The Book of Second Chances by Katherine Slee
English | 2020 | General Fiction/Classics | ePUB | 12.1 MB
Emily can’t remember the last time she left the house. Or spoke to anyone besides her grandmother, beloved children’s author Catriona Robinson. After Catriona’s death, Emily is at a complete loss . . . until she gets an unexpected letter from the woman she loved most.
Catriona has revealed there might be one last, lost unpublished manuscript in her wildly popular book series. And she’s left a secret diary and trail of clues that only Emily can follow. From London to Paris to Verona, Emily traces her grandmother’s past, finding out more about her family — and herself — than she ever imagined possible. Hopeful and adventurous, The Book of Second Chances celebrates books and bookstores, the power of imagination, and having the courage to shape our own destinies.
itchen, her grandmother’s study. One wall was taken over by shelves filled with dozens of her grandmother’s red notebooks, which contained all the ideas for every book she had written about Ophelia and her pet duck. Ten books in all, no more, no less. But now the whole world seemed to think there was another, one that Emily knew there had never been time to write.
How could she do this? Emily thought to herself. The doctors had said there was still time. Time to finish her work. Time to seek out another possible treatment.
Time to fight.
Her grandmother was the one person in the world who understood. Who had shared in the misery of losing both parents in a car crash so many seasons ago and the pain of Emily’s subsequent recovery. She was the only person who had been there throughout the years of cruel taunts from children who were supposed to be her friends.
She had promised to love Emily, to take care of her always. But now her grandmother, the famous Catriona Robinson, couldn’t protect anyone.
Outside came the sound of footsteps on the garden path, a pause, then a tumble of post that appeared through the letter box and landed in a heap on the doormat. No doubt more notes of comfort, of sorrow, from people Emily had never met. Handwritten notes from grieving fans—all of them detailing how amazing and talented her grandmother had been. Every one packed with personal stories of how her books had helped excite their early imaginations.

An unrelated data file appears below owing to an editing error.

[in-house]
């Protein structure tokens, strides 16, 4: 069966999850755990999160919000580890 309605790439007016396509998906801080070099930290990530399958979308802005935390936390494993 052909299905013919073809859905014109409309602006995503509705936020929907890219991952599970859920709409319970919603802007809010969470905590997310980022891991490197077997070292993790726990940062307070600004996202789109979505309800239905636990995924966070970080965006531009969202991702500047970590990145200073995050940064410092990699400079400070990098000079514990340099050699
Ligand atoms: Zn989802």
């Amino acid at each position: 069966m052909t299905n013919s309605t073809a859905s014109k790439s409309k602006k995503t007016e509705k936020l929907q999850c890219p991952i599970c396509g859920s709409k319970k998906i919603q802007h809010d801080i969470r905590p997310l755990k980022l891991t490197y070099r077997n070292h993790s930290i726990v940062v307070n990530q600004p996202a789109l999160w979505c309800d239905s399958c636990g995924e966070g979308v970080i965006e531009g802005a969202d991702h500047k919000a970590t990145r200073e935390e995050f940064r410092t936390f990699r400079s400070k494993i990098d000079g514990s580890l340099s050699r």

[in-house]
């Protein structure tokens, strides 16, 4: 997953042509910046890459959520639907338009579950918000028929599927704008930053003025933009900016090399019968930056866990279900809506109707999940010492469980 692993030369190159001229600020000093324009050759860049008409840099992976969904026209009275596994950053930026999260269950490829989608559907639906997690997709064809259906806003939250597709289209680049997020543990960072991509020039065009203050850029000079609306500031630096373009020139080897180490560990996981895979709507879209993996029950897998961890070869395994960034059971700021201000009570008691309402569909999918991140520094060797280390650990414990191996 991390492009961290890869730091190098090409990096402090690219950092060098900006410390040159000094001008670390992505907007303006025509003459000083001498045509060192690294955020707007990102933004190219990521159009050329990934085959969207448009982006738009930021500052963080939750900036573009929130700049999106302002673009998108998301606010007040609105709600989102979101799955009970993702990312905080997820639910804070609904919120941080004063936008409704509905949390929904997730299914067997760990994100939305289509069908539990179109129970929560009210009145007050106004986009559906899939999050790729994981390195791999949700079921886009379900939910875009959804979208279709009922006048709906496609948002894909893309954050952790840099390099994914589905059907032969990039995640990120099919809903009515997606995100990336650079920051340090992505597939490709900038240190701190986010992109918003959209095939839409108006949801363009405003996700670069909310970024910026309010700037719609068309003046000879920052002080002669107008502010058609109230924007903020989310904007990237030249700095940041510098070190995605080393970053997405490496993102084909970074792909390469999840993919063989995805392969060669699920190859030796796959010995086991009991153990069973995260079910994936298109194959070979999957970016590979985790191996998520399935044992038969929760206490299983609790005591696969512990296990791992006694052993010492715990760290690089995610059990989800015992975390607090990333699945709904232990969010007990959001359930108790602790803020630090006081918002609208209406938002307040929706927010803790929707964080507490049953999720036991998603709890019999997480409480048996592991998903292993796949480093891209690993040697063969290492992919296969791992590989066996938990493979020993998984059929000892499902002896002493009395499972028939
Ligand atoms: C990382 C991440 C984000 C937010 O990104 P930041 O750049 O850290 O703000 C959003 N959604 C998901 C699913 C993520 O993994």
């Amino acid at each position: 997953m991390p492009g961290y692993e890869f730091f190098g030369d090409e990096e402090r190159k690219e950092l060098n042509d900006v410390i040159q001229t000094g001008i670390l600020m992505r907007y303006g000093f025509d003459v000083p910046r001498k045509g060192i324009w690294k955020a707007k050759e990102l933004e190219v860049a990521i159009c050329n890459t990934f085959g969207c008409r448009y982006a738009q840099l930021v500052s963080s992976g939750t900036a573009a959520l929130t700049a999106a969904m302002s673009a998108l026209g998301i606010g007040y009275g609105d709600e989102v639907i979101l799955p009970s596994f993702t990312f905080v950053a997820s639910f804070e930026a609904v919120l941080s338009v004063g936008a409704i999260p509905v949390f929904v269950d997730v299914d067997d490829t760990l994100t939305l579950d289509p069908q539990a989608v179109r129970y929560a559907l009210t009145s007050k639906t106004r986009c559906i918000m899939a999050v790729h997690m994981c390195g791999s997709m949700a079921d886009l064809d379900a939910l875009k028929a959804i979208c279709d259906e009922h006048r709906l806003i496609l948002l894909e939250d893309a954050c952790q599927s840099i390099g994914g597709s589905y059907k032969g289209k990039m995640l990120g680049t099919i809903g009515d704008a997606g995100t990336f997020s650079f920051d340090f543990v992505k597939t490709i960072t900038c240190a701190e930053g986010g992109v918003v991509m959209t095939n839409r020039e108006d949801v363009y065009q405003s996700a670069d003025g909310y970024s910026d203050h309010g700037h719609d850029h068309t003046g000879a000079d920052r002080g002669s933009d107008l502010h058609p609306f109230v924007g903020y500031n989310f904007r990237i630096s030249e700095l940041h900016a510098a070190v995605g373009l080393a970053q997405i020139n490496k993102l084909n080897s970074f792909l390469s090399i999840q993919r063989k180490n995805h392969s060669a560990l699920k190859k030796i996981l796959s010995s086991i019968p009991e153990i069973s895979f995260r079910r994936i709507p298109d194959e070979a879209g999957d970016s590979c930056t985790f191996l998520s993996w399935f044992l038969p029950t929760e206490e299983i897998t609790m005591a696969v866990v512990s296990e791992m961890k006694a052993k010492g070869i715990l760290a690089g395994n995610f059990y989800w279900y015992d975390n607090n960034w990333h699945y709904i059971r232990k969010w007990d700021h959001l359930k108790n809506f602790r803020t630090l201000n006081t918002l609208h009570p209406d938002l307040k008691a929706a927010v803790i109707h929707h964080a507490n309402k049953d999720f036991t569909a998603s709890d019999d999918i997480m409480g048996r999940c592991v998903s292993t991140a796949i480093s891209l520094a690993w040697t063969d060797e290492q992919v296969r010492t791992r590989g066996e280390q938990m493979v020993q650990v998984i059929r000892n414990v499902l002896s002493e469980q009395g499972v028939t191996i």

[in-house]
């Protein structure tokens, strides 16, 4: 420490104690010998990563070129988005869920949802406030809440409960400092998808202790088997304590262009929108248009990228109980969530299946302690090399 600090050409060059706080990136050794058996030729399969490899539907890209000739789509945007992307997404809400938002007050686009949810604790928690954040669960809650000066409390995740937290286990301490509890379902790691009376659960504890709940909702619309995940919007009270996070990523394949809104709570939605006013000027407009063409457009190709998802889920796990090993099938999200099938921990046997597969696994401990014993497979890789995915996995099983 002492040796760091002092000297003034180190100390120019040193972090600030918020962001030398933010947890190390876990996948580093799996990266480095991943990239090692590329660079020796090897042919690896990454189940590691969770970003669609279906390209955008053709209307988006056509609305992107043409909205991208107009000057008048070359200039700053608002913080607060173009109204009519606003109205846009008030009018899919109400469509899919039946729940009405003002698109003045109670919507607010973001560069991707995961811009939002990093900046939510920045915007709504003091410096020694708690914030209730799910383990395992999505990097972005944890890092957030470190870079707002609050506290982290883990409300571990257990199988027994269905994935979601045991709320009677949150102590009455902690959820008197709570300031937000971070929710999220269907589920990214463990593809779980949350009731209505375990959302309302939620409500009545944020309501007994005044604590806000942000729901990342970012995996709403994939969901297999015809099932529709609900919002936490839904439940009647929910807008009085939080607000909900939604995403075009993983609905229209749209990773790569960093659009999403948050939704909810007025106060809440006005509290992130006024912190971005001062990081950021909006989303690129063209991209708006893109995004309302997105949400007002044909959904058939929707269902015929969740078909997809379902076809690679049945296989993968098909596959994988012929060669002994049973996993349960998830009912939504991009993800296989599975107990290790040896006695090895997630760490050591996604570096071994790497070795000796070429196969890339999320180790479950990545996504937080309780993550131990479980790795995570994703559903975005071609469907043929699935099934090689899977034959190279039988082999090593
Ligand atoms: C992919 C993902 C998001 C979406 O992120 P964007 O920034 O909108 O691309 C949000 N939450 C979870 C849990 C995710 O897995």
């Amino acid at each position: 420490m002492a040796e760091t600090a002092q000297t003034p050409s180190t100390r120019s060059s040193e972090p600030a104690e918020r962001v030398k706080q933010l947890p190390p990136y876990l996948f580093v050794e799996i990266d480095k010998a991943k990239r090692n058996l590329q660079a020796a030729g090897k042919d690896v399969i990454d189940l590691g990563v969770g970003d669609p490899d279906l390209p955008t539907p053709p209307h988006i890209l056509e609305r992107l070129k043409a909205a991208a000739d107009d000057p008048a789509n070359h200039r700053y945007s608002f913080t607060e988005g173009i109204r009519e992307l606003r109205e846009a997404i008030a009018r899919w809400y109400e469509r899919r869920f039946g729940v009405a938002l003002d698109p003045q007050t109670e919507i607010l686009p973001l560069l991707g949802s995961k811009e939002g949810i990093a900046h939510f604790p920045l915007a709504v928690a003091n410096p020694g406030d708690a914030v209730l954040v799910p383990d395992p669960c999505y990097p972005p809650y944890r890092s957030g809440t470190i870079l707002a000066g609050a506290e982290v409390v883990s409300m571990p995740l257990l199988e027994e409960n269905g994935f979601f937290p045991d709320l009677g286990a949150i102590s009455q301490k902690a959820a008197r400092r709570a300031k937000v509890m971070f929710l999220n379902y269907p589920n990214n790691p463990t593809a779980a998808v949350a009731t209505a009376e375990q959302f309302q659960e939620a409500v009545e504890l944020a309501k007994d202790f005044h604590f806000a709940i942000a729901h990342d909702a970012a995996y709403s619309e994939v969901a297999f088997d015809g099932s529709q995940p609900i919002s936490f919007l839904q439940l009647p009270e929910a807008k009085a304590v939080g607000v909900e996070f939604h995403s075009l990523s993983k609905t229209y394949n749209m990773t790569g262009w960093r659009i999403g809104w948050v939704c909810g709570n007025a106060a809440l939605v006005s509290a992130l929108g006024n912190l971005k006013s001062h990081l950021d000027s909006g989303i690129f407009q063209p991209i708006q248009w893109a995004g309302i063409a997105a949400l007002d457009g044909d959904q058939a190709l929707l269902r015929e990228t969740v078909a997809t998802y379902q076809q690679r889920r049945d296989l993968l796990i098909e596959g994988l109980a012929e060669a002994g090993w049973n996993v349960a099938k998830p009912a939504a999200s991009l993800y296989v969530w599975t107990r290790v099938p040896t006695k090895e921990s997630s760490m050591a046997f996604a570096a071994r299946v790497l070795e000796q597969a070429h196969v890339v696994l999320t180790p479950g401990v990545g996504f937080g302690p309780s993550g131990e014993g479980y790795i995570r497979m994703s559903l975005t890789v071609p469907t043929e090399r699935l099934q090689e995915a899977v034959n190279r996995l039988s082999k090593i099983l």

Emily went into the hall and bent down to retrieve the post, began to sort them into piles of letters and junk, catalogs and bills, when the shrill sound of a telephone disturbed the quiet. The answerphone clicked on to record.
“Emily, darling, it’s Charlie.” A woman’s voice crossed the distance from London to Norfolk, and Emily could picture the person on the other end of the line, seated in a large, bright office on the twenty-second floor of a skyscraper overlooking the river Thames. “Look, I’m sorry to keep asking you the same question, but I’m being pressured by the board to put out a press release about this damn manuscript.” There was a long sigh, and Emily closed her eyes, waited for what she sensed was coming. “Are you there? I know you don’t want to talk about this, but at some point you’re going to have to answer all these questions about Catriona, about her life. It doesn’t have to be in person, but you owe it to the fans—”
The room fell silent as Emily pulled the answerphone’s plug from its socket, then threw it to the floor, where it landed on the carpet with a soft thud. She looked down at the letters clasped tightly in her hand before walking into the living room and over to the fireplace, where she tossed them all into the grate. Next, she went back out to the hall to retrieve a large cardboard box by the front door, taking it back to the fireplace and opening the lid. Inside were hundreds of fan letters, most of them unopened.
I don’t want your pity, Emily thought as she began to take them out and stack them in four neat piles by the fire.